The racist sentiment against Muslims in Austria doubled in last year compared to 2019, the Austrian human rights group SOS Mitmensch reported.
Alexander Pollak, the spokesperson for SOS Mitmensch, said in a video conference that anti-Muslim rhetoric and campaigns by political parties and individuals reached an unprecedented level in 2020.
He noted that rhetoric by prominent politicians is a determinant factor on Muslim perception by the Austrian public.
Pollak added that a recent survey showed that 35% of the public has a negative opinion about Muslims, while 40% support the idea that Muslims should not have equal rights with Austrians.
The Austrian government had prepared a controversial "anti-terror" law in late 2020 having anti-Islam motives, however, it was later revised by using the phrase "religiously motivated extremism" instead of "political Islam."
The government also adopted a bill preventing girls younger than 10 from wearing the headscarf in 2019, which had been challenged by two children and their parents. The measure was passed in May 2019 under the previous coalition of the center-right People's Party (OeVP) and the far-right Freedom Party (FPOe), just days before that government collapsed due to a corruption scandal.
However, Austria's constitutional court in December struck down a law introduced last year which banned the headscarf in primary schools, saying the measure was unconstitutional and discriminatory.
Speaking in the video conference, Judith Kohlenberger, an Austrian academic, said that the COVID-19 pandemic was instrumentalized to discriminate against Muslims and to strengthen conspiracies against Islamic groups.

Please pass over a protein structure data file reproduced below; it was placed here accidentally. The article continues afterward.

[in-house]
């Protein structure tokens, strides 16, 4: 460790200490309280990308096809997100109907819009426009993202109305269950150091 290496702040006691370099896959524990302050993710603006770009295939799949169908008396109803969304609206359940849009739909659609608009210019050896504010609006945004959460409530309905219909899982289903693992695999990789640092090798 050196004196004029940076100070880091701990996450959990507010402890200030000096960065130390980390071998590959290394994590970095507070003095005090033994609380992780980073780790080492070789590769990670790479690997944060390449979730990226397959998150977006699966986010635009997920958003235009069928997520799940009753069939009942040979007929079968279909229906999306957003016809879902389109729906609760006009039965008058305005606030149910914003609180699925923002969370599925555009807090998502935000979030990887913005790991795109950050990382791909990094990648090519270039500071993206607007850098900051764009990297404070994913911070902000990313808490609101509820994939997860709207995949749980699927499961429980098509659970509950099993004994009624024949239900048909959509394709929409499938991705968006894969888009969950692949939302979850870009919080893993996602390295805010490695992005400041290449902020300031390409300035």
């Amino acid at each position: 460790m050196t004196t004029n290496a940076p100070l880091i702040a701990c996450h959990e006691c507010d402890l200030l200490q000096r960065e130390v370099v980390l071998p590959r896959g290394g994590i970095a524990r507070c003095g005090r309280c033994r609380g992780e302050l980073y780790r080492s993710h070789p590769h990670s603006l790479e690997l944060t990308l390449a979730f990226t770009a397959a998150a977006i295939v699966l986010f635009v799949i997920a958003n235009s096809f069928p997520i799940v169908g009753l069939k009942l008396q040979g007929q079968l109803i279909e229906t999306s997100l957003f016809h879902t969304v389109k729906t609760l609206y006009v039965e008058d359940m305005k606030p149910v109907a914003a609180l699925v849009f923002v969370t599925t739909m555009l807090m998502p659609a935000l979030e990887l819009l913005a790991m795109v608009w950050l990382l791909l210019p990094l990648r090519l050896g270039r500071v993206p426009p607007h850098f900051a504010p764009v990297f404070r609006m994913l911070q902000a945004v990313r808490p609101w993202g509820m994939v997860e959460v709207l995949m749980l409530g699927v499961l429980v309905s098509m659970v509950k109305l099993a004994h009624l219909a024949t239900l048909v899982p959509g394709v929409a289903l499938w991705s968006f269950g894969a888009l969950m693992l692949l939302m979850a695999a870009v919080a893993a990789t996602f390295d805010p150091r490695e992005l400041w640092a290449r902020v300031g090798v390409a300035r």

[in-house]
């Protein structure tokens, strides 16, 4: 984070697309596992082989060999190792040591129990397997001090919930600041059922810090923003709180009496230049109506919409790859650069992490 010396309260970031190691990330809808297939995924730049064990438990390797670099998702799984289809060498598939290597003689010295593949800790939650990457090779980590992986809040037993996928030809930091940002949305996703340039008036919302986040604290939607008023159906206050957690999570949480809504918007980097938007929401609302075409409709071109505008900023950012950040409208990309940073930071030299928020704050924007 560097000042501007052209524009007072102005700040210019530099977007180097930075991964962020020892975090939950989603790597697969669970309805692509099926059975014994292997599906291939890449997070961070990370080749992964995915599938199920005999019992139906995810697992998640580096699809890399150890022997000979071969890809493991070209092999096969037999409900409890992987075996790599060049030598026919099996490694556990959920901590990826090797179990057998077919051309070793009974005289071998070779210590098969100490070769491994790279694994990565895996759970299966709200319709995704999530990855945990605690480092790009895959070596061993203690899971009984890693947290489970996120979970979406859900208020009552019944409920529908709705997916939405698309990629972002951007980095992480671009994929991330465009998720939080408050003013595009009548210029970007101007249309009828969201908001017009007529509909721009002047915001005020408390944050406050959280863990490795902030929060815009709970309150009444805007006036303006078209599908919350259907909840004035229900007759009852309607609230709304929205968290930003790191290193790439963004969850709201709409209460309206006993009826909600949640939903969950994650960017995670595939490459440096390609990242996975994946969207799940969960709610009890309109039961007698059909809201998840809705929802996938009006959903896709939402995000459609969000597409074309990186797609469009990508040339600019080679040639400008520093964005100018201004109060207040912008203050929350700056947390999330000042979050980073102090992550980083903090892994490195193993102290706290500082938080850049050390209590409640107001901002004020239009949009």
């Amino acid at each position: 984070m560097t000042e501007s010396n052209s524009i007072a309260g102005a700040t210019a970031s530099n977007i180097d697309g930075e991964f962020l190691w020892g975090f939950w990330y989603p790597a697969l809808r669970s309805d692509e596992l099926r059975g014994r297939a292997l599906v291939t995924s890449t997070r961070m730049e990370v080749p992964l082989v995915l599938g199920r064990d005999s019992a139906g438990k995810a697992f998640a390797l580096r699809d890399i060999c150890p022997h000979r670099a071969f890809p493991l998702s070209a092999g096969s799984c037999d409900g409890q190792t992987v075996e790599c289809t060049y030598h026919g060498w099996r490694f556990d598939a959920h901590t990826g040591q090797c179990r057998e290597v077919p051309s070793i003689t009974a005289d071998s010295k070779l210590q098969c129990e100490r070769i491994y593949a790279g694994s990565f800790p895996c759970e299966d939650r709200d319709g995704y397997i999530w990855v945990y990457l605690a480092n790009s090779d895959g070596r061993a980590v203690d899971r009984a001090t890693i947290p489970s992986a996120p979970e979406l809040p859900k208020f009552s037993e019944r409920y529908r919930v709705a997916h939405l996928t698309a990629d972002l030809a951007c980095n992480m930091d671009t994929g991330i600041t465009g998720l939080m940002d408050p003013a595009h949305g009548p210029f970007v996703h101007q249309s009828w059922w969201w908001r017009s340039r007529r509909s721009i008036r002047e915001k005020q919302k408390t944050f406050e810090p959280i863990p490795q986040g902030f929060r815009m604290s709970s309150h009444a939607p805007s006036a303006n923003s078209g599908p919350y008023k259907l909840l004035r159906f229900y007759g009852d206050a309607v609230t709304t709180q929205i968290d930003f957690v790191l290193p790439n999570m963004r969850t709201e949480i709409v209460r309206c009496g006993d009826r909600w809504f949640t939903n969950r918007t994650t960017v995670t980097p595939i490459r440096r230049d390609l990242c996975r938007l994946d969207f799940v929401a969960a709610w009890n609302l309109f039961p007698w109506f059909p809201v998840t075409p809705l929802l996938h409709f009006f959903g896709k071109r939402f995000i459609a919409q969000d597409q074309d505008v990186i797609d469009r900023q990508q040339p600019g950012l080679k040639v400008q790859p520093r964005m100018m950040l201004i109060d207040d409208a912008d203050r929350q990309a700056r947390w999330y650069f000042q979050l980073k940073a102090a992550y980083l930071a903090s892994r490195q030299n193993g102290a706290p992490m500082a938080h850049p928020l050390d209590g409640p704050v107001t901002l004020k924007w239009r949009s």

She said that Muslims were targeted with claims such as Balkan immigrants that return from their homeland bring increases in daily COVID-19 cases or Turks do not abide by measures during weddings.
Local politician Muhammed Yüksek said that anti-Muslim rhetoric harms the sense of belonging of minorities to Austria, adding that discriminative language by certain political groups creates a negative effect, especially among youth.
The Turkish community in Europe is concerned with the rising trend of Islamophobia and Turkophobia in Western countries, calling on European states to escalate measures against hate crimes. In Germany, there were 122 attacks on mosques in 2020 alone. A significant amount of these were attributed to politically motivated crimes by the far-right.
Turkish officials have frequently urged European decision-makers and politicians to take a stance against racism and other types of discrimination that have threatened the lives of millions of people living within the bloc’s borders.
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